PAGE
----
League tables will distort the truth

Ngaio Crequer

COLLEGES fear huge recruitment problems next year because league tables will distort their true academic performance, they claim.

New ways of reporting results - changed this year because of the introduction of Curriculum 2000 - will disadvantage colleges that have encouraged students to be more flexible and "mix and match".

The Association of Colleges has told the Government they are being penalised for doing what the Government has exhorted them to do - bridge the divide between academic and vocational courses.

Maggie Scott, quality adviser at the Association, said: "The new league tables will be seriously flawed, and undermine everything colleges have been trying to do. Parents are unlikely to want to send their youngsters to colleges which are apparently under-performing."

The problem arises because this year is a transition between the old curriculum and Curriculum 2000, designed to offer greater choice and flexibility to 16 to 19-year-olds.

Colleges have encouraged traditional "three A-level" students to take a vocational course as well, or offered a single A-level to those pursuing a vocational choice.

But the results announced in next month's league tables will be split over two columns, where students have taken academic and vocational courses. So, for example, a single A-level success will be recorded in the AL column. When point scores are aggregated, the results will be depressed. "It just does not represent the student's whole achievement - or the college's. Putting a footnote at the end will not solve the problem," she said.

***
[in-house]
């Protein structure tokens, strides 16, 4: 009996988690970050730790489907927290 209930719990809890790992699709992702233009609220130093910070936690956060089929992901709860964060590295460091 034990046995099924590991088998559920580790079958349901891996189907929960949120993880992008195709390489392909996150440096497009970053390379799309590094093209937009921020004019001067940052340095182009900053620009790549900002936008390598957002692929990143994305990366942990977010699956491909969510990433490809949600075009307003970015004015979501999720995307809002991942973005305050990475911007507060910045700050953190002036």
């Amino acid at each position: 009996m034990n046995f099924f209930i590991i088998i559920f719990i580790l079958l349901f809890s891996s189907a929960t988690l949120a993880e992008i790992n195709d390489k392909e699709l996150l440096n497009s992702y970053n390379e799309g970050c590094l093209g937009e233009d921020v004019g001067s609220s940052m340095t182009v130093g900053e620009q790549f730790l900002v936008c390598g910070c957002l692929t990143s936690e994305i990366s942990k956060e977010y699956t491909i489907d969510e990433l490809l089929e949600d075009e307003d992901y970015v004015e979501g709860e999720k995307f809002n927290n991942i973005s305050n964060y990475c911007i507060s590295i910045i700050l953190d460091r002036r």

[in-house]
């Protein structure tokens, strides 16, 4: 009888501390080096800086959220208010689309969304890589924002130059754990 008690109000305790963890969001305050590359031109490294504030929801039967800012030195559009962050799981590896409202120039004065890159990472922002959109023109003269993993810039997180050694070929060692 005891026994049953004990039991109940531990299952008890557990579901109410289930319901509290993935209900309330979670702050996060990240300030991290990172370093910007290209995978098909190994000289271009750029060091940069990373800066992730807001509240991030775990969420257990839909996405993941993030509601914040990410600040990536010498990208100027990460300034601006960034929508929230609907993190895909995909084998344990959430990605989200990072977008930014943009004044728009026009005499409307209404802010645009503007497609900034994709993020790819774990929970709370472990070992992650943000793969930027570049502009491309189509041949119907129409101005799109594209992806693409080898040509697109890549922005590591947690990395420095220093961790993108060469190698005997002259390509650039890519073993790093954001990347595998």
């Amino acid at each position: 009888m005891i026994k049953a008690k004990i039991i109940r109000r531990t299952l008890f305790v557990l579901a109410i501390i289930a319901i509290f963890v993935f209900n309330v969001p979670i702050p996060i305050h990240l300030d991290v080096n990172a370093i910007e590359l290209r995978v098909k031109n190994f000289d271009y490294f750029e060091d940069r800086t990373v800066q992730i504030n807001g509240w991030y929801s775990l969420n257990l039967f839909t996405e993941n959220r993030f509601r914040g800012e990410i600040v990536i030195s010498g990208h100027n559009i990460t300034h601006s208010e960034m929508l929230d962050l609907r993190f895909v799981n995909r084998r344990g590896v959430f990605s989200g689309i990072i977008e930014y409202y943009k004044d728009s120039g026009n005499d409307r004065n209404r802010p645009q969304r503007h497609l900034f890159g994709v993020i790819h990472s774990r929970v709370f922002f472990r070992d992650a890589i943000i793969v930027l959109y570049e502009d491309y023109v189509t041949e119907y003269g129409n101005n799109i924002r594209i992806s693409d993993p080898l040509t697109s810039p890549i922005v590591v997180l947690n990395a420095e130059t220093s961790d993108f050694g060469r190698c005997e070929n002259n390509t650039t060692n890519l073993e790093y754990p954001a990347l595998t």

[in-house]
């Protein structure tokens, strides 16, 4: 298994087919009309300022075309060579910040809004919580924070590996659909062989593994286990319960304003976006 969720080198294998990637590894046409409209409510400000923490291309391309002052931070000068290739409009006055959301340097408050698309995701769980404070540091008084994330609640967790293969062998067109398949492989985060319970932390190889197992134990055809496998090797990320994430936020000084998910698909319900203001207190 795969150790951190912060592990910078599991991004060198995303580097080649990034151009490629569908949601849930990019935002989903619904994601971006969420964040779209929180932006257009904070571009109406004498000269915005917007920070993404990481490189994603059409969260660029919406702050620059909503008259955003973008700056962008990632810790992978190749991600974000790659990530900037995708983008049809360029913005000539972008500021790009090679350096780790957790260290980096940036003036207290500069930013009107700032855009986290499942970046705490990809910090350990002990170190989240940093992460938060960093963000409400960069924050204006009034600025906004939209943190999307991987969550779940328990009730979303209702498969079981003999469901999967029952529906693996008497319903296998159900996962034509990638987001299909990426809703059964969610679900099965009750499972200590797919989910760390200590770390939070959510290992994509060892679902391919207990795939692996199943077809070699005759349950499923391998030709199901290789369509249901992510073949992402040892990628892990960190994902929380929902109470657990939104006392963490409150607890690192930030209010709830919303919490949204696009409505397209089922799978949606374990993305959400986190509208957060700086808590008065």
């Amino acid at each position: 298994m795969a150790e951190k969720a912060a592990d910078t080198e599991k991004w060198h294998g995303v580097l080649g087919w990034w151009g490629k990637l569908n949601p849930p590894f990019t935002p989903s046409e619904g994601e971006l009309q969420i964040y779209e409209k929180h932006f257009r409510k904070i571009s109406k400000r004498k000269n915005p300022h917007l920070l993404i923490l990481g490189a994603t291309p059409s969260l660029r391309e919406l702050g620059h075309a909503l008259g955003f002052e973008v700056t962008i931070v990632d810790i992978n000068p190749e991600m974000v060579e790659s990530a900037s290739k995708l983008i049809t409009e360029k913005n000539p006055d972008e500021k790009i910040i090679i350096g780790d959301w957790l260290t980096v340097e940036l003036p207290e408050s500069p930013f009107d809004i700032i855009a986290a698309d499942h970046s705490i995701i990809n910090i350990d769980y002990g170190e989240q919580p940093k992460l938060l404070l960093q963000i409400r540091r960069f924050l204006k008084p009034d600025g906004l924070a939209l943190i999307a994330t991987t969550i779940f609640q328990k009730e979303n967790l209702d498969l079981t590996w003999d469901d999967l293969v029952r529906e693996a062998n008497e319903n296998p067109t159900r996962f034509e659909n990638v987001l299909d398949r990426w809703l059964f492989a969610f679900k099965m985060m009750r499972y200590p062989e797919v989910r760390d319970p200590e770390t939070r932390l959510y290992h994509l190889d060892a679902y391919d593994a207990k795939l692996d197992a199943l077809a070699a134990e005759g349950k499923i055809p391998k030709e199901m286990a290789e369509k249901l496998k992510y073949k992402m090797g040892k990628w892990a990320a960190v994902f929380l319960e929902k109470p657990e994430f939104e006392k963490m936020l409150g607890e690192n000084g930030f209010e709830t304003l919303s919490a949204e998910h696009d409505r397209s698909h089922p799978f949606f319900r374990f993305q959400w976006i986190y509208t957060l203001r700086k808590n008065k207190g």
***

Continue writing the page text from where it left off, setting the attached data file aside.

Cathy Walsh, vice-principal of Uxbridge, said they were an improving college, and in favour of benchmarking. "But we will be penalised under this new scheme by 3 to 4 points. Nor did we receive in July a letter from the Department for Education and Skills setting out the changes in the performance tables."

A spokesman for the department said: "We want to recognise fully the excellent work that colleges do, and the overwhelming majority of respondents to consultation supported this change. The main focus of this year's tables will be the combined A-level and vocational results - which is what colleges want."

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